Official images have served the exercise of power from earliest antiquity. Rome itself was responsible for the exceptional propagation of the imperial image, initially through coins and sculptures, which were used to capture and disseminate the Emperor’s features. The formal principals and rules for the regime were achieved through official portraits, an initiative that was attributed to Augustus. From the very beginning of his reign, the sovereign’s image was subject to codification implemented by the Palace workshop, which left no stone unturned, down to the smallest forehead curl.
During the Roman Empire, the physical appearance of the emperor was thus subtly refined under the aegis of the prince himself, and also concerned the members of the imperial family, empress and heirs called to succeed him. The imperial statuary, produced by the most competent workshops in the capital, retained the exclusive use of public spaces, such as the large open-air forum and its annexes (basilica, curia and associated porticoes), thermal establishments, theatres and even, in Eastern Greece in particular, the vast and monumental nymphaea where it invested the niches. Groups of portraits could also be deployed within the large Roman military camps (castra). Finally, very wealthy private residences sometimes delivered official representations throughout the Empire, which were then distributed in appropriate places.
The circulation of portraits, designed according to parameters established by their commissioner, depended on skilled artisans whose names were not recorded, in keeping with the lives of the craftsmen of ancient Rome, who remained anonymous, regardless of their talent. Sculptors, like all image makers, belonged to the world of slaves, and engaged in an activity that was unworthy of a free man. The fact remained that the author of the prototype of an official portrait worked in Rome and evolved in the very spheres of power, and therefore obeyed the imperial dictates in matters of aesthetics and design. This prototype was intended to be reproduced in the form of numerous copies and distributed throughout Rome and the provinces. But a portrait could reproduce an emperor’s hairstyle and even his physical attributes without depicting the emperor as he actually was. Heirs presumptive or heirs apparent, individuals who were close to power or aimed to be, sometimes appropriated the features of their sovereign, generally by adopting the design of the strands of hair of his fringe. This is indeed a characteristic of Roman portraits and the way in which faces were depicted at that time. Basing their features on those of an imperial effigy, they did not hesitate to copy his hairstyle, attitude, and even his expression. Such mimicry on the part of characters who are generally unknown to us finds an echo in even the most remote parts of the Empire because of the widespread circulation of the imperial portrait. On the borders of the Narbonne and Aquitaine regions, it is the marble artefacts discovered in Chiragan that prove, masterfully and beyond all measure, the reach, in the provinces, of the imperial portrait and the images of individuals close to power. Half of all the busts discovered throughout Gaul come from this site alone E. Rosso, L’image de l’empereur en Gaule romaine : portraits et inscriptions (Archéologie et histoire de l’art), Paris, 2006, p. 179..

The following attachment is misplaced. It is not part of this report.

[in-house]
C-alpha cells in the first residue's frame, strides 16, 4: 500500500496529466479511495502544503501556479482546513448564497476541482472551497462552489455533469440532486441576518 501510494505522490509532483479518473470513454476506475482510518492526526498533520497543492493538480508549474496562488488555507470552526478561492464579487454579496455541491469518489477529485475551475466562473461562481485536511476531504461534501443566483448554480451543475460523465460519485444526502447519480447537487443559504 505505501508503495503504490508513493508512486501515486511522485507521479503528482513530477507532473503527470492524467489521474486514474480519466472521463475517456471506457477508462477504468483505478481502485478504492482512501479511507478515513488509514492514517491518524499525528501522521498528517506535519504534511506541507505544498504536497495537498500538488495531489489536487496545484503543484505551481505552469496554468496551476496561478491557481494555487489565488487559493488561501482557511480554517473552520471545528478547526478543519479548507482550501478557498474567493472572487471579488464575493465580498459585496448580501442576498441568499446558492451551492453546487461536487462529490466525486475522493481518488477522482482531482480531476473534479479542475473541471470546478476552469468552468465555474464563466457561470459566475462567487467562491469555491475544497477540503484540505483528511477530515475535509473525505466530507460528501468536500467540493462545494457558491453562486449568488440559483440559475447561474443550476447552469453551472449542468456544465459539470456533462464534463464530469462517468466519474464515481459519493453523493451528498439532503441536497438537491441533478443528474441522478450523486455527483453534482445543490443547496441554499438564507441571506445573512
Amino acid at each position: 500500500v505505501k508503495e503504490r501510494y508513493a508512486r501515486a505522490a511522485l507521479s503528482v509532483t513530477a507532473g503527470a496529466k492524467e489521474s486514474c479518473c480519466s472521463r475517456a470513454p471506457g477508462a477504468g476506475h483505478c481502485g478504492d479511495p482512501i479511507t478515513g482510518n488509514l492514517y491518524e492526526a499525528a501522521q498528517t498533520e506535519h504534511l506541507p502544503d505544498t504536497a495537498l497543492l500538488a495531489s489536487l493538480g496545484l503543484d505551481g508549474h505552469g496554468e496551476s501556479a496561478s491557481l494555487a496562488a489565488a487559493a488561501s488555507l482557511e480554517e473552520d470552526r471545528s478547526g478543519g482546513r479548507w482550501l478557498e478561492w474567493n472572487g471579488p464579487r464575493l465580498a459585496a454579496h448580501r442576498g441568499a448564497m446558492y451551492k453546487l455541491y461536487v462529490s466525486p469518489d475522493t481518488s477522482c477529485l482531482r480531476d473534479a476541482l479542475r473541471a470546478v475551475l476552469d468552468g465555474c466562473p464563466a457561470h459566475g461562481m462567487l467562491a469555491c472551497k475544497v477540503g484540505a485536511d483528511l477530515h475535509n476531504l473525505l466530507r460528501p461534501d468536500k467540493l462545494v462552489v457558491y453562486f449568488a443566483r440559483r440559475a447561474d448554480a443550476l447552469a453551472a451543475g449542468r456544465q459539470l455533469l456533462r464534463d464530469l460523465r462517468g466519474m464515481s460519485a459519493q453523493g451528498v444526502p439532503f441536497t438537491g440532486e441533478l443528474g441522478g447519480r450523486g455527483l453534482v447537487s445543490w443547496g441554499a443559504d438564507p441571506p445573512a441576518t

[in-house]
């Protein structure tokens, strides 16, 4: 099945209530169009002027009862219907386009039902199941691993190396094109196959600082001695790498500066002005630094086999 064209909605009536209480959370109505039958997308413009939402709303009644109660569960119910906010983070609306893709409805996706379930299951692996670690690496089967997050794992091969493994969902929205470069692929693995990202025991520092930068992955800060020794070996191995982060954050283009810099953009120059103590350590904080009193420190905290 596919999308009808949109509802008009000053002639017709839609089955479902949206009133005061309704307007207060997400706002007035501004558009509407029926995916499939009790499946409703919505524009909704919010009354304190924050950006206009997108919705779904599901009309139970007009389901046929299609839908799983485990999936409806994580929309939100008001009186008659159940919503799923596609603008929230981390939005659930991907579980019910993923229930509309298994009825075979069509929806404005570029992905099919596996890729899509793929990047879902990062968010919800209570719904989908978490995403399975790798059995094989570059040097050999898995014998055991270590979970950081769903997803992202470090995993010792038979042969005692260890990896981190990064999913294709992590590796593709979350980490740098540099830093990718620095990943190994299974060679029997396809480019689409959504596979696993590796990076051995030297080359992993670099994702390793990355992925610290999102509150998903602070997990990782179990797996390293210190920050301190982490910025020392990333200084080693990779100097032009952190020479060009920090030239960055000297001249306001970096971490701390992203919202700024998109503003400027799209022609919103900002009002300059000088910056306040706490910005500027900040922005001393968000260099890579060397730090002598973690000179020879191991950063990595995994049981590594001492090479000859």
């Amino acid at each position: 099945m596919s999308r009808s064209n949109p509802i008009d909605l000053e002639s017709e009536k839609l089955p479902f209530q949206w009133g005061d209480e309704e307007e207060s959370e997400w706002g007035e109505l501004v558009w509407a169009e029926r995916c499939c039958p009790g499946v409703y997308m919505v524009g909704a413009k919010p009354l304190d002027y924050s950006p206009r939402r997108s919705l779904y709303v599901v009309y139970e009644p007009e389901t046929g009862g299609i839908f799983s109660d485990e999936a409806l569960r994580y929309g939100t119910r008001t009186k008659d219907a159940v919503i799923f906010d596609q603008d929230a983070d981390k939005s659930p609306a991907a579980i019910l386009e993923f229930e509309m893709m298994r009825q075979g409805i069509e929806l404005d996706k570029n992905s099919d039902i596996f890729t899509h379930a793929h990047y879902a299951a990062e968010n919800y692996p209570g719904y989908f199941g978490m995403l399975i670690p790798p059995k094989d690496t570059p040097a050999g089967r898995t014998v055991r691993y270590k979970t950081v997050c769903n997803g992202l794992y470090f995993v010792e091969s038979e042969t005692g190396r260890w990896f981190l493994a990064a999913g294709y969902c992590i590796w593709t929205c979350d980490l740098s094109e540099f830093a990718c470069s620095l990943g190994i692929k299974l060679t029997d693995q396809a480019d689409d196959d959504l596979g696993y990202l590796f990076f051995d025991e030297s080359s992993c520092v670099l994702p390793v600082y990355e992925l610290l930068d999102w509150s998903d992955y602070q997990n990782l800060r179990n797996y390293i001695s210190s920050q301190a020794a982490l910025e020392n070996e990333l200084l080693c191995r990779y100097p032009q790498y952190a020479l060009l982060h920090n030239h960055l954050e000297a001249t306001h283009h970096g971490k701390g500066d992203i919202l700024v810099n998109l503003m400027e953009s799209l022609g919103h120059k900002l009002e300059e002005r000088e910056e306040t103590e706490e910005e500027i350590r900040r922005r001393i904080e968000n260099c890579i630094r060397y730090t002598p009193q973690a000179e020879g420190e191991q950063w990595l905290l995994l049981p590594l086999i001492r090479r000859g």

Admittedly, the complex history of the collections owned by the Museum of Toulouse was sometimes marked by its chaotic management: the total absence of inventories or its lack of rigour led to some specimens being erroneously attributed to the villa, as did Léon Joulin, in spite of the seriousness of his work. These unwelcome portraits have since been dissociated from the ensemble thanks to Daniel Cazes’ scrupulous handling of the matter some twenty years ago J.-C. Balty, D. Cazes, Les portraits romains, 1 : Époque julio-claudienne, 1.1 (Sculptures antiques de Chiragan (Martres-Tolosane), Toulouse, 2005, pp. 19-21.. While some of these sculptures are therefore no longer exhibited today, there is still room for doubt for a few others, pending the discovery of new written sources that would corroborate or invalidate their connection with Chiragan.